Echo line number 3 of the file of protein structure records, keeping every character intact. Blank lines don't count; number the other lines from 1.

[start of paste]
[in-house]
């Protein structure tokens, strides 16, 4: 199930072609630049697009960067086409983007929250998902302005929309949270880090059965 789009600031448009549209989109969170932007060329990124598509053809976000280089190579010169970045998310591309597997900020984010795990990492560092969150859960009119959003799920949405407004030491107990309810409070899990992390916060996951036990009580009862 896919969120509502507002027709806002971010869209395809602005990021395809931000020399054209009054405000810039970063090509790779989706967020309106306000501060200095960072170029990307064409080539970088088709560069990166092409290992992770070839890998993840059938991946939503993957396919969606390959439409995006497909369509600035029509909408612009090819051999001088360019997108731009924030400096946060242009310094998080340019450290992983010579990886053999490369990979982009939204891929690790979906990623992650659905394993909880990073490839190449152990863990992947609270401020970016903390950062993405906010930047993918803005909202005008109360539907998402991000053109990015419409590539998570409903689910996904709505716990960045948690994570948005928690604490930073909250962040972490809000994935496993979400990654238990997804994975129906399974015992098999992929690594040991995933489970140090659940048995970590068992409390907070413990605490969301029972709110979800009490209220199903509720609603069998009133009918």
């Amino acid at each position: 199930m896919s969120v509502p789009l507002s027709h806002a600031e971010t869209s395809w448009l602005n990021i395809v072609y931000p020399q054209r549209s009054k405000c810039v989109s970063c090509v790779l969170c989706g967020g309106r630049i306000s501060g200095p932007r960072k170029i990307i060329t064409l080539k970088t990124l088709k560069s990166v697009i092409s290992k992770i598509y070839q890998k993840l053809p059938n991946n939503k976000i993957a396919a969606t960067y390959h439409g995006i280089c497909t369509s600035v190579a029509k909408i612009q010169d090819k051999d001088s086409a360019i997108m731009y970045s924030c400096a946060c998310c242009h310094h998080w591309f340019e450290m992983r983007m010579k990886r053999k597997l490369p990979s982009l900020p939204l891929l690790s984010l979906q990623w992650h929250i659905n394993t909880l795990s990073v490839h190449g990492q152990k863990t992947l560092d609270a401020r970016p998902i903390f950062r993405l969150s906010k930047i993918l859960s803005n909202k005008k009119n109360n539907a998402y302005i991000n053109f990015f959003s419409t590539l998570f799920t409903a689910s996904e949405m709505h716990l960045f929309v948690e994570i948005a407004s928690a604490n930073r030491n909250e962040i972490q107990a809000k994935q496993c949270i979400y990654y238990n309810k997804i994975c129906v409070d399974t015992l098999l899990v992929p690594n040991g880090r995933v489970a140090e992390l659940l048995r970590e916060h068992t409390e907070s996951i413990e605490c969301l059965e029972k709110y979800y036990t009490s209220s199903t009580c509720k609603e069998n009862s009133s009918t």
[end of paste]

């Amino acid at each position: 199930m896919s969120v509502p789009l507002s027709h806002a600031e971010t869209s395809w448009l602005n990021i395809v072609y931000p020399q054209r549209s009054k405000c810039v989109s970063c090509v790779l969170c989706g967020g309106r630049i306000s501060g200095p932007r960072k170029i990307i060329t064409l080539k970088t990124l088709k560069s990166v697009i092409s290992k992770i598509y070839q890998k993840l053809p059938n991946n939503k976000i993957a396919a969606t960067y390959h439409g995006i280089c497909t369509s600035v190579a029509k909408i612009q010169d090819k051999d001088s086409a360019i997108m731009y970045s924030c400096a946060c998310c242009h310094h998080w591309f340019e450290m992983r983007m010579k990886r053999k597997l490369p990979s982009l900020p939204l891929l690790s984010l979906q990623w992650h929250i659905n394993t909880l795990s990073v490839h190449g990492q152990k863990t992947l560092d609270a401020r970016p998902i903390f950062r993405l969150s906010k930047i993918l859960s803005n909202k005008k009119n109360n539907a998402y302005i991000n053109f990015f959003s419409t590539l998570f799920t409903a689910s996904e949405m709505h716990l960045f929309v948690e994570i948005a407004s928690a604490n930073r030491n909250e962040i972490q107990a809000k994935q496993c949270i979400y990654y238990n309810k997804i994975c129906v409070d399974t015992l098999l899990v992929p690594n040991g880090r995933v489970a140090e992390l659940l048995r970590e916060h068992t409390e907070s996951i413990e605490c969301l059965e029972k709110y979800y036990t009490s209220s199903t009580c509720k609603e069998n009862s009133s009918t």